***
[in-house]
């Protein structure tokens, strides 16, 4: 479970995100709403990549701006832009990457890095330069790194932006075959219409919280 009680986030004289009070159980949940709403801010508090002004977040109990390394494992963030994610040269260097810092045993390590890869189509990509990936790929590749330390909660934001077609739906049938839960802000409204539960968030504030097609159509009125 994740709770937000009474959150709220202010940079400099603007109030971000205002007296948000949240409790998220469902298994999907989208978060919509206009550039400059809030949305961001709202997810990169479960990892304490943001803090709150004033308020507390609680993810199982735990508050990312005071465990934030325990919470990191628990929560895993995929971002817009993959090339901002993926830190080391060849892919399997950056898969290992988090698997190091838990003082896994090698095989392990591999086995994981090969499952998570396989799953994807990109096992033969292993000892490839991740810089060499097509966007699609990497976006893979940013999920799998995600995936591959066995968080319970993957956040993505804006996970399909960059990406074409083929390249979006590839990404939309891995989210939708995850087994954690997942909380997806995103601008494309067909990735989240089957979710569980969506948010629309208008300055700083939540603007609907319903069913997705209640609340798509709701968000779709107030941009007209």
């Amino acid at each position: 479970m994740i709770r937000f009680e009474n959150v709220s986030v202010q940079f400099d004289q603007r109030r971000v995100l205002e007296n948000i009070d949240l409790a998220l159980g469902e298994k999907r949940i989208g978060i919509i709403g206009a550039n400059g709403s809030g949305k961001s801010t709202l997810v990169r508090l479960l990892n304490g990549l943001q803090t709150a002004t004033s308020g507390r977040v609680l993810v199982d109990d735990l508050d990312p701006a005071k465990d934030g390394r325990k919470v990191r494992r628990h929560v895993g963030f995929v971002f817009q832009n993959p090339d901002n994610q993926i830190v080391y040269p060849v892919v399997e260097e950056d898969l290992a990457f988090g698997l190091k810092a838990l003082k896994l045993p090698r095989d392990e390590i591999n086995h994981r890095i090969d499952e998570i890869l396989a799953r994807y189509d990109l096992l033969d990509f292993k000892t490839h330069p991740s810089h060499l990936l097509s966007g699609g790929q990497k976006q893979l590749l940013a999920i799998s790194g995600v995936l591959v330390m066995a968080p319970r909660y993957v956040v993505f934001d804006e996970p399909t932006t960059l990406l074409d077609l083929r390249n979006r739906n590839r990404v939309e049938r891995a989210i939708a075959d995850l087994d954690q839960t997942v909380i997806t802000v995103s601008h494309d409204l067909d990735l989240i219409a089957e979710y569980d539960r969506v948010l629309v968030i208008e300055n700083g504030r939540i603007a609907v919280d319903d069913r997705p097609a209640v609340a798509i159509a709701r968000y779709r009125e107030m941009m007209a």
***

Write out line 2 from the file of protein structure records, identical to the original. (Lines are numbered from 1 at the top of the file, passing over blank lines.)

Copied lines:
């Protein structure tokens, strides 16, 4: 479970995100709403990549701006832009990457890095330069790194932006075959219409919280 009680986030004289009070159980949940709403801010508090002004977040109990390394494992963030994610040269260097810092045993390590890869189509990509990936790929590749330390909660934001077609739906049938839960802000409204539960968030504030097609159509009125 994740709770937000009474959150709220202010940079400099603007109030971000205002007296948000949240409790998220469902298994999907989208978060919509206009550039400059809030949305961001709202997810990169479960990892304490943001803090709150004033308020507390609680993810199982735990508050990312005071465990934030325990919470990191628990929560895993995929971002817009993959090339901002993926830190080391060849892919399997950056898969290992988090698997190091838990003082896994090698095989392990591999086995994981090969499952998570396989799953994807990109096992033969292993000892490839991740810089060499097509966007699609990497976006893979940013999920799998995600995936591959066995968080319970993957956040993505804006996970399909960059990406074409083929390249979006590839990404939309891995989210939708995850087994954690997942909380997806995103601008494309067909990735989240089957979710569980969506948010629309208008300055700083939540603007609907319903069913997705209640609340798509709701968000779709107030941009007209």